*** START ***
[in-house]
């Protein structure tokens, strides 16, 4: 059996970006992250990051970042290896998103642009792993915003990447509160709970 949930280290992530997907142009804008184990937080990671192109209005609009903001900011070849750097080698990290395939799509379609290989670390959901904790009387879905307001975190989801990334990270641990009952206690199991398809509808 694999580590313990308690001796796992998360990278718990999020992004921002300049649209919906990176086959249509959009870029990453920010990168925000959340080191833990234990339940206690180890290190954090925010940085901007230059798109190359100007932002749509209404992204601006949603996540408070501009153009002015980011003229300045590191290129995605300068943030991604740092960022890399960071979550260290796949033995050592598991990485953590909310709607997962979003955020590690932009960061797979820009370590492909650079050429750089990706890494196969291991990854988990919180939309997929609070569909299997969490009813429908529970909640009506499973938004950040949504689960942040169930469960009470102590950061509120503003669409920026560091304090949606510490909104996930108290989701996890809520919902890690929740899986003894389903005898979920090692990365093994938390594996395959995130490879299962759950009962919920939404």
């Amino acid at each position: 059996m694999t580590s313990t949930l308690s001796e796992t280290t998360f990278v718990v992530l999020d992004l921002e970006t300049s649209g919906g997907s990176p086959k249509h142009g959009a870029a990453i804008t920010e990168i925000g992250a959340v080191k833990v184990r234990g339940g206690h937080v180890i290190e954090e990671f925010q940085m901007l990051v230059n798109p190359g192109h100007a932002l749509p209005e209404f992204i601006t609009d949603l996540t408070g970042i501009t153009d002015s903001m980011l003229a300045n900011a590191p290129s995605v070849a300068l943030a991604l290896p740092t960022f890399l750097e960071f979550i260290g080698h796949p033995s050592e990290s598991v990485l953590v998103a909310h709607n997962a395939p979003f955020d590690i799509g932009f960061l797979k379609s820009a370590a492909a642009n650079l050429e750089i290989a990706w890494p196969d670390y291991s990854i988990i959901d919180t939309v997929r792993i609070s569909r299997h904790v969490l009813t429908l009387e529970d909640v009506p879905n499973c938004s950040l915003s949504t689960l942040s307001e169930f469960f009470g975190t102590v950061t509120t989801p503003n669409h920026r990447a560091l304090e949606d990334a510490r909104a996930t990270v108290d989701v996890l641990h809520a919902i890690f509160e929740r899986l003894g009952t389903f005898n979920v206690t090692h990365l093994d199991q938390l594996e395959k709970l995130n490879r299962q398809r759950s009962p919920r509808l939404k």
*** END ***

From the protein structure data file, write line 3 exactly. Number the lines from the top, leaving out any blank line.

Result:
């Amino acid at each position: 059996m694999t580590s313990t949930l308690s001796e796992t280290t998360f990278v718990v992530l999020d992004l921002e970006t300049s649209g919906g997907s990176p086959k249509h142009g959009a870029a990453i804008t920010e990168i925000g992250a959340v080191k833990v184990r234990g339940g206690h937080v180890i290190e954090e990671f925010q940085m901007l990051v230059n798109p190359g192109h100007a932002l749509p209005e209404f992204i601006t609009d949603l996540t408070g970042i501009t153009d002015s903001m980011l003229a300045n900011a590191p290129s995605v070849a300068l943030a991604l290896p740092t960022f890399l750097e960071f979550i260290g080698h796949p033995s050592e990290s598991v990485l953590v998103a909310h709607n997962a395939p979003f955020d590690i799509g932009f960061l797979k379609s820009a370590a492909a642009n650079l050429e750089i290989a990706w890494p196969d670390y291991s990854i988990i959901d919180t939309v997929r792993i609070s569909r299997h904790v969490l009813t429908l009387e529970d909640v009506p879905n499973c938004s950040l915003s949504t689960l942040s307001e169930f469960f009470g975190t102590v950061t509120t989801p503003n669409h920026r990447a560091l304090e949606d990334a510490r909104a996930t990270v108290d989701v996890l641990h809520a919902i890690f509160e929740r899986l003894g009952t389903f005898n979920v206690t090692h990365l093994d199991q938390l594996e395959k709970l995130n490879r299962q398809r759950s009962p919920r509808l939404k």